I have a British Sterling jug with a family crest, 5" tall and 5" at its widest point. So far I have discovered that the motto "Ferro Non Gladio" may link to the surname Gist (also spelled Gist). The left side of the crest corresponds with this, a chevron with three swan's heads.
I have not been able to identify the maker's marks (S.B is all that remains) nor the date letter, as the silver on the base of the jug has wear and it is no longer clear. I have examined the date letter and duty mark with a loupe. No luck with the duty mark, but the date letter might be an L. Any assistance with maker's mark and/or the crest would be greatly appreciated.
Thanks Steve for posting the entry about this interesting jug.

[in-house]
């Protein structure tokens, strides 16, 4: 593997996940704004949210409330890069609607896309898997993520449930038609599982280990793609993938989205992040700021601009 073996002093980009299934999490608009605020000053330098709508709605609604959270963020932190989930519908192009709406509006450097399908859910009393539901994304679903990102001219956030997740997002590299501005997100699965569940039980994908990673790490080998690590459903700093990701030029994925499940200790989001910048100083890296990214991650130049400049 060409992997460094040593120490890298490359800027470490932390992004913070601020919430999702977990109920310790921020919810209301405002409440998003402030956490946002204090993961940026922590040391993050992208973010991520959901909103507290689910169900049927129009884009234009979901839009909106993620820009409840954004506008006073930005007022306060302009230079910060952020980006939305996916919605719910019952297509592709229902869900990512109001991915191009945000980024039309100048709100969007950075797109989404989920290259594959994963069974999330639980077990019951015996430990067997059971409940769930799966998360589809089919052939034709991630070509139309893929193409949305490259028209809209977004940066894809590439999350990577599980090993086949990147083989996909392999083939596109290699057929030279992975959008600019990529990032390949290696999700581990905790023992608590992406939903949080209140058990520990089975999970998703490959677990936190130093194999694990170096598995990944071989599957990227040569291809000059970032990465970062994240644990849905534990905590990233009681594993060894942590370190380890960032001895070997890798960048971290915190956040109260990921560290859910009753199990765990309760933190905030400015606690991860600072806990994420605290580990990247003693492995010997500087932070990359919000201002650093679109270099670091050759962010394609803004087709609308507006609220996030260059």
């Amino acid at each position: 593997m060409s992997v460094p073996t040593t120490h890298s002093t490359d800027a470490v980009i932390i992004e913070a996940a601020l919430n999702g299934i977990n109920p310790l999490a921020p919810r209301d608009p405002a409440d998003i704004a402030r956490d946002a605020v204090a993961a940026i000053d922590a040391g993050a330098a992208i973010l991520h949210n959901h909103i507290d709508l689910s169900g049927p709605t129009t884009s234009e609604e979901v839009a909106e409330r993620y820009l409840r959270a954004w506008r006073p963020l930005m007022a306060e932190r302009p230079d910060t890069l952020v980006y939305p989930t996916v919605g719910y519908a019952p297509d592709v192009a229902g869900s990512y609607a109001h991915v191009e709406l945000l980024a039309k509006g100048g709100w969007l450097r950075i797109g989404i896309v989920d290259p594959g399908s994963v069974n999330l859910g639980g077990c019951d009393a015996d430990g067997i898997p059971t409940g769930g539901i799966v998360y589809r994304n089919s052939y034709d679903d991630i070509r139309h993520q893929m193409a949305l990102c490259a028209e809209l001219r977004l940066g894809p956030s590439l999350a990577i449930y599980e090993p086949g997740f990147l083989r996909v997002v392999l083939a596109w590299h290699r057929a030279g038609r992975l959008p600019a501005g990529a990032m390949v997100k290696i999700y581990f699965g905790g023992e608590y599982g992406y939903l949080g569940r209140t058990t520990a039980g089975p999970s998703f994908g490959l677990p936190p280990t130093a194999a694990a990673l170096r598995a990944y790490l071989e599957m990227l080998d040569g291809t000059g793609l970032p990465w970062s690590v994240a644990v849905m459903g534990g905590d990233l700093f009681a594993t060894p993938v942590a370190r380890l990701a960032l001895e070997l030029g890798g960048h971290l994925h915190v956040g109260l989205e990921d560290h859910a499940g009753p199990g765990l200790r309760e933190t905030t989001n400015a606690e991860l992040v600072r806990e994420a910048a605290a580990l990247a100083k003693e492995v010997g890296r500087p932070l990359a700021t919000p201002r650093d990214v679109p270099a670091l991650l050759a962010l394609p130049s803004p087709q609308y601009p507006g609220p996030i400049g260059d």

I have just come across the piece on a separate search tracking down items belonging to a specific family. I have a particular historical interest in the early antecedents of the British iron industry and the families that were involved in iron manufacture.
I can't see all the details as well as I would like. It's a while since you posted this entry but if you are still looking at this post, I think the jug may relate to the family of one of the most important iron masters in Britain - Sir John Josiah Guest Bt. Thinking about the date the armorial may possibly relate to his son the 2nd Baronet and also peer in his own right.
I may have some more information if it is of interest.
Scratched and removed on purpose ? Looks like that. The wear of the marks is not uniform (lion passant and leopard`s head are almost intact). The jug does not look mid-Victorian. Just my observation. Regards
The escutcheon of the armorial I believe contains impaled arms of Ivor Guest 1st Baron Wimborne and those of the father of his wife. His wife was the daughter of the Duke of Marlborough so although not in fine detail these are the Spencer-Churchill arms.